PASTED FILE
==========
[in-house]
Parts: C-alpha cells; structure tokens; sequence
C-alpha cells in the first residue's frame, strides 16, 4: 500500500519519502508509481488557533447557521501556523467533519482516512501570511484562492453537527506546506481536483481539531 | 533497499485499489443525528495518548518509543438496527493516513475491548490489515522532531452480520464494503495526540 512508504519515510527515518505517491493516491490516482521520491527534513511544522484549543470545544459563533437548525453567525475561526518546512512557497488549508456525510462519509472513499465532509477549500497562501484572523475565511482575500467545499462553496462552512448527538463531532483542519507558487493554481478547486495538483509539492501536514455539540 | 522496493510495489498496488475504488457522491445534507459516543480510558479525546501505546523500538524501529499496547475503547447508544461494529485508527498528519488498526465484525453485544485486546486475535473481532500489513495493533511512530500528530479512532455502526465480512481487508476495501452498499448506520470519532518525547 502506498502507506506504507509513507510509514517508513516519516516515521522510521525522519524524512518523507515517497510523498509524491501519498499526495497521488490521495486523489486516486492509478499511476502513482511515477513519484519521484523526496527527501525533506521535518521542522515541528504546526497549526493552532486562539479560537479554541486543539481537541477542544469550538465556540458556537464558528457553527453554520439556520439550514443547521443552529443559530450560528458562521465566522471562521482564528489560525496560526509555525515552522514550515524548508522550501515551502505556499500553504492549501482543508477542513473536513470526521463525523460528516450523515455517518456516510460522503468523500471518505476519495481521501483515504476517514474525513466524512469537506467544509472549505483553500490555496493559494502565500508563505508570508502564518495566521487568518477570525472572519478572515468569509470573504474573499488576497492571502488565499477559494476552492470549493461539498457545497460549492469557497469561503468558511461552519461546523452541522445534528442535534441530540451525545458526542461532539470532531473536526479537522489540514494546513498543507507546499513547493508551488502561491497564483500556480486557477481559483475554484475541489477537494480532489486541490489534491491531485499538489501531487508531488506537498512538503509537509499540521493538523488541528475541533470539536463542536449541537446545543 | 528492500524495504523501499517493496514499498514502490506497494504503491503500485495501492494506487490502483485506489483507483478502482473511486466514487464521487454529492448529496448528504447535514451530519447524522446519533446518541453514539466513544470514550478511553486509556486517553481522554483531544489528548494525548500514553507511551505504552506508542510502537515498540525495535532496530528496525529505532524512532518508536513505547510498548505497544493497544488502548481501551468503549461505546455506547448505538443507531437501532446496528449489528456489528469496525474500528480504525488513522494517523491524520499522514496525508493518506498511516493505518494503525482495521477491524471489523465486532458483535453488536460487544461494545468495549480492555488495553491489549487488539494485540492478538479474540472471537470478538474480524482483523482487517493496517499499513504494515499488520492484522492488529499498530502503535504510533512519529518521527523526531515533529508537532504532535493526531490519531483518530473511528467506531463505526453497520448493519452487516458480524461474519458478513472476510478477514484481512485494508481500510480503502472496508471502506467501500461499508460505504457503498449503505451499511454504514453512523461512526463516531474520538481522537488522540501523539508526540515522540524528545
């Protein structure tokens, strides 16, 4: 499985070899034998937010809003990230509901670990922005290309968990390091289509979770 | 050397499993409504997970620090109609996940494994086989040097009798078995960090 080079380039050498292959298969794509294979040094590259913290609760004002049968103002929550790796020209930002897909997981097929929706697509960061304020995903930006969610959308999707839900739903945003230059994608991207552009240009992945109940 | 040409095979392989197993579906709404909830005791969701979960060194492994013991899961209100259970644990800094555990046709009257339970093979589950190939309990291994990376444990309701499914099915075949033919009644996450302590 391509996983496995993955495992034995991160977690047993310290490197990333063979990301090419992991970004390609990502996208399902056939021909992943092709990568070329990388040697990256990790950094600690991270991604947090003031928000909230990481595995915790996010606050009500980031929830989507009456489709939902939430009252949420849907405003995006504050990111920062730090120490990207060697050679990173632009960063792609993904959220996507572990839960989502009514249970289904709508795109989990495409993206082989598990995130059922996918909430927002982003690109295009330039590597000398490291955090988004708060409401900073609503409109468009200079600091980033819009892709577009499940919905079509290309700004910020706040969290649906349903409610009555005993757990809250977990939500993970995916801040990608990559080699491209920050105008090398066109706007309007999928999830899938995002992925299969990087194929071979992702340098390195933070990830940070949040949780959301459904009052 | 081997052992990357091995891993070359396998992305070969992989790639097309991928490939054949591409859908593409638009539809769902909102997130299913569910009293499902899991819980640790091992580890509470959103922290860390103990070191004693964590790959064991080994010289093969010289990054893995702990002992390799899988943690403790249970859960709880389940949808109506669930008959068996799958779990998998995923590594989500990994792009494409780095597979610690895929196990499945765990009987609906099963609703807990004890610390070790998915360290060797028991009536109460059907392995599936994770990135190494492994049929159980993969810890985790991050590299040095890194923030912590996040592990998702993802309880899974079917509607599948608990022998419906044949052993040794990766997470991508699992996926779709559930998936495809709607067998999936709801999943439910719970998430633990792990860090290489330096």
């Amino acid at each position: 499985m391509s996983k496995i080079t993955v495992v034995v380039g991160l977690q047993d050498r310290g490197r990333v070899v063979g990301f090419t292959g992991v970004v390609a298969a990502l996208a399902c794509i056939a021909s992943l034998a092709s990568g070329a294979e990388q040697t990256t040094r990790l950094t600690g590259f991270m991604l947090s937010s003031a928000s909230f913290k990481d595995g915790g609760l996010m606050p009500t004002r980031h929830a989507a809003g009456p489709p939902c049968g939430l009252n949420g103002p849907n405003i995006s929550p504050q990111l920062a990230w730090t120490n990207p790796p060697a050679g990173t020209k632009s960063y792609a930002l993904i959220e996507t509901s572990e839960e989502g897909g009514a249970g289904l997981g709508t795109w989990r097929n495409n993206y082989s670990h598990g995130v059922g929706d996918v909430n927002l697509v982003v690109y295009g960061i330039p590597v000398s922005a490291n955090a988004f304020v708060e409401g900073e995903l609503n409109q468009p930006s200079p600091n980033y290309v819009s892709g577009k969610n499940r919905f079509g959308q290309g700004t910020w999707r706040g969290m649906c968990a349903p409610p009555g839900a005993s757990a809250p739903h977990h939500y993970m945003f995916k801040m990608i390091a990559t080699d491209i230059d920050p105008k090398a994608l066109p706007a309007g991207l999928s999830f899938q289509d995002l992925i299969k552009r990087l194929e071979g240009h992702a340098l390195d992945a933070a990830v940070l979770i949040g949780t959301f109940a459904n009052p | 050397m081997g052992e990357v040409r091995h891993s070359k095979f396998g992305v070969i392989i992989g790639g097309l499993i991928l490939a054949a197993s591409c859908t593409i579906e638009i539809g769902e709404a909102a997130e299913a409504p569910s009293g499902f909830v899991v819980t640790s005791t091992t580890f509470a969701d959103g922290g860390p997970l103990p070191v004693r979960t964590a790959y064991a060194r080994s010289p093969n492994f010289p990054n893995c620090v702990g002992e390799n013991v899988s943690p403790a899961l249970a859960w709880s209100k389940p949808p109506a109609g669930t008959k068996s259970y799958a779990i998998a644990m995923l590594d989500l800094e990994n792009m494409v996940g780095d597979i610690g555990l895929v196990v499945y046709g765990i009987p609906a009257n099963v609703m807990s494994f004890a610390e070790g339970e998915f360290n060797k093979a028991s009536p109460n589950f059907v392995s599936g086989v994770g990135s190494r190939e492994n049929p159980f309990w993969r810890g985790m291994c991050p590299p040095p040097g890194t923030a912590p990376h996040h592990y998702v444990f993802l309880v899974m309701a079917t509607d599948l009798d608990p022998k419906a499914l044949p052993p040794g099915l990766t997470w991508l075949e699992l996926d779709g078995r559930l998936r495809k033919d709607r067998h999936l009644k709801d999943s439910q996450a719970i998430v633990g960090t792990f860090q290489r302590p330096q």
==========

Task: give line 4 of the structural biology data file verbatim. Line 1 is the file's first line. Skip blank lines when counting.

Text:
């Protein structure tokens, strides 16, 4: 499985070899034998937010809003990230509901670990922005290309968990390091289509979770 | 050397499993409504997970620090109609996940494994086989040097009798078995960090 080079380039050498292959298969794509294979040094590259913290609760004002049968103002929550790796020209930002897909997981097929929706697509960061304020995903930006969610959308999707839900739903945003230059994608991207552009240009992945109940 | 040409095979392989197993579906709404909830005791969701979960060194492994013991899961209100259970644990800094555990046709009257339970093979589950190939309990291994990376444990309701499914099915075949033919009644996450302590 391509996983496995993955495992034995991160977690047993310290490197990333063979990301090419992991970004390609990502996208399902056939021909992943092709990568070329990388040697990256990790950094600690991270991604947090003031928000909230990481595995915790996010606050009500980031929830989507009456489709939902939430009252949420849907405003995006504050990111920062730090120490990207060697050679990173632009960063792609993904959220996507572990839960989502009514249970289904709508795109989990495409993206082989598990995130059922996918909430927002982003690109295009330039590597000398490291955090988004708060409401900073609503409109468009200079600091980033819009892709577009499940919905079509290309700004910020706040969290649906349903409610009555005993757990809250977990939500993970995916801040990608990559080699491209920050105008090398066109706007309007999928999830899938995002992925299969990087194929071979992702340098390195933070990830940070949040949780959301459904009052 | 081997052992990357091995891993070359396998992305070969992989790639097309991928490939054949591409859908593409638009539809769902909102997130299913569910009293499902899991819980640790091992580890509470959103922290860390103990070191004693964590790959064991080994010289093969010289990054893995702990002992390799899988943690403790249970859960709880389940949808109506669930008959068996799958779990998998995923590594989500990994792009494409780095597979610690895929196990499945765990009987609906099963609703807990004890610390070790998915360290060797028991009536109460059907392995599936994770990135190494492994049929159980993969810890985790991050590299040095890194923030912590996040592990998702993802309880899974079917509607599948608990022998419906044949052993040794990766997470991508699992996926779709559930998936495809709607067998999936709801999943439910719970998430633990792990860090290489330096």